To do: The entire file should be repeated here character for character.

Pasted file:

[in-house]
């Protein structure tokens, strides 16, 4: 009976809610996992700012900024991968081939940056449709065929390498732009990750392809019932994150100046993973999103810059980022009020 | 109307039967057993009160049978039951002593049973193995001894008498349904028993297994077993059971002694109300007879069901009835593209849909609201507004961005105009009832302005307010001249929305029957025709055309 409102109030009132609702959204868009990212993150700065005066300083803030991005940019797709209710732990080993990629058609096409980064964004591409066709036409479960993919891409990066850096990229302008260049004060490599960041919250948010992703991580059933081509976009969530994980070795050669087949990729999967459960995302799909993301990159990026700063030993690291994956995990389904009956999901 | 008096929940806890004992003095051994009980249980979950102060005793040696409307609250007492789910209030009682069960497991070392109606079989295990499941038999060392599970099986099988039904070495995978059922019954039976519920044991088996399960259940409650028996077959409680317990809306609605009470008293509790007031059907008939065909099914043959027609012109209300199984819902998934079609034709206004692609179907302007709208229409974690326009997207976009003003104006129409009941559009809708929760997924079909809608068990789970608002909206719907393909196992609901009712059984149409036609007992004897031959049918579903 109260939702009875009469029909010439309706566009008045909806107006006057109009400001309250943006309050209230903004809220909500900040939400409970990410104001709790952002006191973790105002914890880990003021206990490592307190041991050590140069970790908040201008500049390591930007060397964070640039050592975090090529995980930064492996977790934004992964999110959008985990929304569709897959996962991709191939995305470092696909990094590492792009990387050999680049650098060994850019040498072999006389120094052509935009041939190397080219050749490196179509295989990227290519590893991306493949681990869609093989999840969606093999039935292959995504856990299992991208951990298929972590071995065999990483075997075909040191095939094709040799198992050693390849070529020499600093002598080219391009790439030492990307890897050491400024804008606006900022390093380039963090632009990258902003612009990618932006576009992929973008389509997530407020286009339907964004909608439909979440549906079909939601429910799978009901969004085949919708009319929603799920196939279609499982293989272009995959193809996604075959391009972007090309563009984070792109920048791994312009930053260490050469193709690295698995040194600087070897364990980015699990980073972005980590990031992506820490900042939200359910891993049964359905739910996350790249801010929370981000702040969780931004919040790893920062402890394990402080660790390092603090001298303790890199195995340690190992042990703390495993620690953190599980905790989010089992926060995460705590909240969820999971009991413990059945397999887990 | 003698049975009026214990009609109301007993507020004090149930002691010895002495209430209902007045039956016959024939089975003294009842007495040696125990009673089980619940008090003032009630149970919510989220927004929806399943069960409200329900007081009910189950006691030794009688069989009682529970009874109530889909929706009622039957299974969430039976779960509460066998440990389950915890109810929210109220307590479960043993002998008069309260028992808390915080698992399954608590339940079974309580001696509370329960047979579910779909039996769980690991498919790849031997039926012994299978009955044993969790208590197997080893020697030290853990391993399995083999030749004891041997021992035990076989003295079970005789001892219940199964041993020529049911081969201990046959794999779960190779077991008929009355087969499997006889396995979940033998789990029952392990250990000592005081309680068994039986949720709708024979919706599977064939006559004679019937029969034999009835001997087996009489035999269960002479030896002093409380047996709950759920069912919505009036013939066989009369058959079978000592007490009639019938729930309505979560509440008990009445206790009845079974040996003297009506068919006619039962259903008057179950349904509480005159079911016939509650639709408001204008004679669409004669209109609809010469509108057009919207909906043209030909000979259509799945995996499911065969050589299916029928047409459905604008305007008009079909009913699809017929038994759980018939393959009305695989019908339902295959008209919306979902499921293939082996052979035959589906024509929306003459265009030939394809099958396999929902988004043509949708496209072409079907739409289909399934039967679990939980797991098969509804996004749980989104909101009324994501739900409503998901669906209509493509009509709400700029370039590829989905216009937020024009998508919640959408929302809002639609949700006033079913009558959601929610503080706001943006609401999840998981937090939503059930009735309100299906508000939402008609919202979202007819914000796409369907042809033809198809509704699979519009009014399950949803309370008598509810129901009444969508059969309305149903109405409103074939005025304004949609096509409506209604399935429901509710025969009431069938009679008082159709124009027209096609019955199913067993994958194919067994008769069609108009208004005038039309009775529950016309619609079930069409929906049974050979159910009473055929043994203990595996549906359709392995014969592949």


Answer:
[in-house]
């Protein structure tokens, strides 16, 4: 009976809610996992700012900024991968081939940056449709065929390498732009990750392809019932994150100046993973999103810059980022009020 | 109307039967057993009160049978039951002593049973193995001894008498349904028993297994077993059971002694109300007879069901009835593209849909609201507004961005105009009832302005307010001249929305029957025709055309 409102109030009132609702959204868009990212993150700065005066300083803030991005940019797709209710732990080993990629058609096409980064964004591409066709036409479960993919891409990066850096990229302008260049004060490599960041919250948010992703991580059933081509976009969530994980070795050669087949990729999967459960995302799909993301990159990026700063030993690291994956995990389904009956999901 | 008096929940806890004992003095051994009980249980979950102060005793040696409307609250007492789910209030009682069960497991070392109606079989295990499941038999060392599970099986099988039904070495995978059922019954039976519920044991088996399960259940409650028996077959409680317990809306609605009470008293509790007031059907008939065909099914043959027609012109209300199984819902998934079609034709206004692609179907302007709208229409974690326009997207976009003003104006129409009941559009809708929760997924079909809608068990789970608002909206719907393909196992609901009712059984149409036609007992004897031959049918579903 109260939702009875009469029909010439309706566009008045909806107006006057109009400001309250943006309050209230903004809220909500900040939400409970990410104001709790952002006191973790105002914890880990003021206990490592307190041991050590140069970790908040201008500049390591930007060397964070640039050592975090090529995980930064492996977790934004992964999110959008985990929304569709897959996962991709191939995305470092696909990094590492792009990387050999680049650098060994850019040498072999006389120094052509935009041939190397080219050749490196179509295989990227290519590893991306493949681990869609093989999840969606093999039935292959995504856990299992991208951990298929972590071995065999990483075997075909040191095939094709040799198992050693390849070529020499600093002598080219391009790439030492990307890897050491400024804008606006900022390093380039963090632009990258902003612009990618932006576009992929973008389509997530407020286009339907964004909608439909979440549906079909939601429910799978009901969004085949919708009319929603799920196939279609499982293989272009995959193809996604075959391009972007090309563009984070792109920048791994312009930053260490050469193709690295698995040194600087070897364990980015699990980073972005980590990031992506820490900042939200359910891993049964359905739910996350790249801010929370981000702040969780931004919040790893920062402890394990402080660790390092603090001298303790890199195995340690190992042990703390495993620690953190599980905790989010089992926060995460705590909240969820999971009991413990059945397999887990 | 003698049975009026214990009609109301007993507020004090149930002691010895002495209430209902007045039956016959024939089975003294009842007495040696125990009673089980619940008090003032009630149970919510989220927004929806399943069960409200329900007081009910189950006691030794009688069989009682529970009874109530889909929706009622039957299974969430039976779960509460066998440990389950915890109810929210109220307590479960043993002998008069309260028992808390915080698992399954608590339940079974309580001696509370329960047979579910779909039996769980690991498919790849031997039926012994299978009955044993969790208590197997080893020697030290853990391993399995083999030749004891041997021992035990076989003295079970005789001892219940199964041993020529049911081969201990046959794999779960190779077991008929009355087969499997006889396995979940033998789990029952392990250990000592005081309680068994039986949720709708024979919706599977064939006559004679019937029969034999009835001997087996009489035999269960002479030896002093409380047996709950759920069912919505009036013939066989009369058959079978000592007490009639019938729930309505979560509440008990009445206790009845079974040996003297009506068919006619039962259903008057179950349904509480005159079911016939509650639709408001204008004679669409004669209109609809010469509108057009919207909906043209030909000979259509799945995996499911065969050589299916029928047409459905604008305007008009079909009913699809017929038994759980018939393959009305695989019908339902295959008209919306979902499921293939082996052979035959589906024509929306003459265009030939394809099958396999929902988004043509949708496209072409079907739409289909399934039967679990939980797991098969509804996004749980989104909101009324994501739900409503998901669906209509493509009509709400700029370039590829989905216009937020024009998508919640959408929302809002639609949700006033079913009558959601929610503080706001943006609401999840998981937090939503059930009735309100299906508000939402008609919202979202007819914000796409369907042809033809198809509704699979519009009014399950949803309370008598509810129901009444969508059969309305149903109405409103074939005025304004949609096509409506209604399935429901509710025969009431069938009679008082159709124009027209096609019955199913067993994958194919067994008769069609108009208004005038039309009775529950016309619609079930069409929906049974050979159910009473055929043994203990595996549906359709392995014969592949």